Does anybody know this models shipped from Amazon are the new metal gearboxs or the old plastic ones? I'm planing to buy this model, just want to make sure whether they are the new ones or not?

Any buyer has any suggestion?

Thank you.

Ran
[UPDATED] asked by Claire on December 8, 2007
Sort: Most Helpful first | Newest first | Oldest first
Showing 1-10 of 47 answers
A
To all those who are concerned about the gearbox issue - some clarification:
The problem in some earlier models of K'Aid mixers was not realted to the gears themselves, so the statement on the box that the mixer has all metal gears is beside the point. The all metal gears on the mixer remain meshed thanks to the GEARBOX COVER or housing. For a while, K'Aid had moved to a plastic gearbox cover to hold their METAL gears together. What then happened was when the mixer was used for tasks that generated some heat (kneading doughs, mixing heavy cookie dough), the heat within the gearbox caused the plastic gearbox cover to soften and distort. This caused the metal gears to become disengaged and actually grind each other up. So, this issue at hand is not whether your mixer has all metal gears, but what the gearbox COVER is made out of.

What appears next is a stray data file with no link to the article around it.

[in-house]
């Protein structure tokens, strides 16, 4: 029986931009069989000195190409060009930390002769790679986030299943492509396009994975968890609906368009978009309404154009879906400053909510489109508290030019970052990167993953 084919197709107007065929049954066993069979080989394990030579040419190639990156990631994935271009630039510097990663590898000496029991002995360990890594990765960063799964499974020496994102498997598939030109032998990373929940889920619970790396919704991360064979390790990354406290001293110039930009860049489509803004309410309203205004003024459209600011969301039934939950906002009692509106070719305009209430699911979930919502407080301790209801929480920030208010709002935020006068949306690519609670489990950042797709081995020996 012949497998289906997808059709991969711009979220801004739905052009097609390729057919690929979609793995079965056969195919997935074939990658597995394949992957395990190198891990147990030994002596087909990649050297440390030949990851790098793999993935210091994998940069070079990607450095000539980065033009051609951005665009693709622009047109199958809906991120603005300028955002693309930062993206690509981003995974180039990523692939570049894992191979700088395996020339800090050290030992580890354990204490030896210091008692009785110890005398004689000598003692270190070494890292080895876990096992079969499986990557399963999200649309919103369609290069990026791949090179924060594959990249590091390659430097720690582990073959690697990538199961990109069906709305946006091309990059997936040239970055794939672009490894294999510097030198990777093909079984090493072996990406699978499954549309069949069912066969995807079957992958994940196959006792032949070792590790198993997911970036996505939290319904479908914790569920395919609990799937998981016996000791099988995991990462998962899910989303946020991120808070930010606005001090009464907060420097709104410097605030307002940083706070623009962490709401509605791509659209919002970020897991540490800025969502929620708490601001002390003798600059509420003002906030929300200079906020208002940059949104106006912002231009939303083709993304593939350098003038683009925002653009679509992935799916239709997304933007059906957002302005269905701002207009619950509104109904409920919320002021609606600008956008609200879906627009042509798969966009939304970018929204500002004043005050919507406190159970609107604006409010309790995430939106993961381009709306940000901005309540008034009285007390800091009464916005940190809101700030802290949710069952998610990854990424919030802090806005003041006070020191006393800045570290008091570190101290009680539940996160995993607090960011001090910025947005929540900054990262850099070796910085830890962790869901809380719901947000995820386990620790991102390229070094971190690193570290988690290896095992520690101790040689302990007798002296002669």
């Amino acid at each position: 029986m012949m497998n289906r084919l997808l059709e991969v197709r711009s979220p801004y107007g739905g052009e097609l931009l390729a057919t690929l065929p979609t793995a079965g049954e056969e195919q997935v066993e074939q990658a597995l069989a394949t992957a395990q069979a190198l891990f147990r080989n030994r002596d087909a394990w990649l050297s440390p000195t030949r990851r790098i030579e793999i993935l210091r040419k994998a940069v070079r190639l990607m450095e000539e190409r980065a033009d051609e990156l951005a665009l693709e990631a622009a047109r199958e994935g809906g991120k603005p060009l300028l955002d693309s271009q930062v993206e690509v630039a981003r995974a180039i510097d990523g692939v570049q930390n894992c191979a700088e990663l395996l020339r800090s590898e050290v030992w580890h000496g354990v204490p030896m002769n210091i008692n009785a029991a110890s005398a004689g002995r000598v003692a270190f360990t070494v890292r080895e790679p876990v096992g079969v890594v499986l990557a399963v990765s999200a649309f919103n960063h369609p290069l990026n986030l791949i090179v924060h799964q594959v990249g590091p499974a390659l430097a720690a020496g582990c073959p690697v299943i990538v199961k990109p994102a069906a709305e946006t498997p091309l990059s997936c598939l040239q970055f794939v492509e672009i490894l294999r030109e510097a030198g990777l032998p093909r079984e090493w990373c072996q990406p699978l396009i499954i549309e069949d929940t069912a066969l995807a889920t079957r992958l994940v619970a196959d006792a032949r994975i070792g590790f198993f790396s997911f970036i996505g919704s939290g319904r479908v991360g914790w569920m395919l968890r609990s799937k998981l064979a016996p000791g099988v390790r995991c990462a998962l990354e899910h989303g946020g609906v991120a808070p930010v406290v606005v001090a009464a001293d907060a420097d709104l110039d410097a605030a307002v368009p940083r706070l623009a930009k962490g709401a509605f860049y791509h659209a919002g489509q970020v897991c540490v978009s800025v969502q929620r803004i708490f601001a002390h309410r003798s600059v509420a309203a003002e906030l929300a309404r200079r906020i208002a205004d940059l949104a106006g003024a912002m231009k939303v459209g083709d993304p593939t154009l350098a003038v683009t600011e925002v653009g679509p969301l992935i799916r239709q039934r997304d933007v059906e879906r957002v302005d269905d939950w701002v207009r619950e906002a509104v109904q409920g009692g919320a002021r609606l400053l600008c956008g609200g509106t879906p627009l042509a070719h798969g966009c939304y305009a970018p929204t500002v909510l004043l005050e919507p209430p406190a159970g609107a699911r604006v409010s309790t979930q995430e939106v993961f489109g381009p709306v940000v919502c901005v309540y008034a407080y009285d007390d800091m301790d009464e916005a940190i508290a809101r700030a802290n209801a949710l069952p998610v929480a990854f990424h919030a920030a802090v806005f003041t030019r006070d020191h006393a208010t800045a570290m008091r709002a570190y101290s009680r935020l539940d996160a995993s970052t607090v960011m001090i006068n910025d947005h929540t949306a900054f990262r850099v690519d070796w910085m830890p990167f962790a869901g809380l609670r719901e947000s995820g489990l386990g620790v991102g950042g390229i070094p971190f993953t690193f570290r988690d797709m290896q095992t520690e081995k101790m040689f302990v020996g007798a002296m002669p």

KitchenAid tried to take a shortcut, and then found that they received few complaints from users who whipped up a cake or two, but users who tasked the mixer with heavier use (for which it is advertised) ended up with non-functional machines. K'Aid first denied the problem, but then decided to bite the bullet, and go back to a metal gear housing. They have been trying to recover their valuable reputation by offering very cooperative customer service and a website forum where KitchenAid mixer users can dialogue and bond with the K'Aid reps. In short, they made a boo-boo and have now fixed it. The question is, did you get one of their boo-boo machines, or not? If you're one of those people who believes that you'll be passing down your mixer to your children, I think it would be prudent to ensure that you have a metal gearbox cover on board. After all, you may task the mixer with only Angel Food cake batter, but your "heirs" may actually try to make bread and find that the machine is not up to it.
Bob
Robert Brian Lamm answered on August 1, 2008
Comment | 18 of 18 found this helpful. Do you?  Yes No | Report abuse

A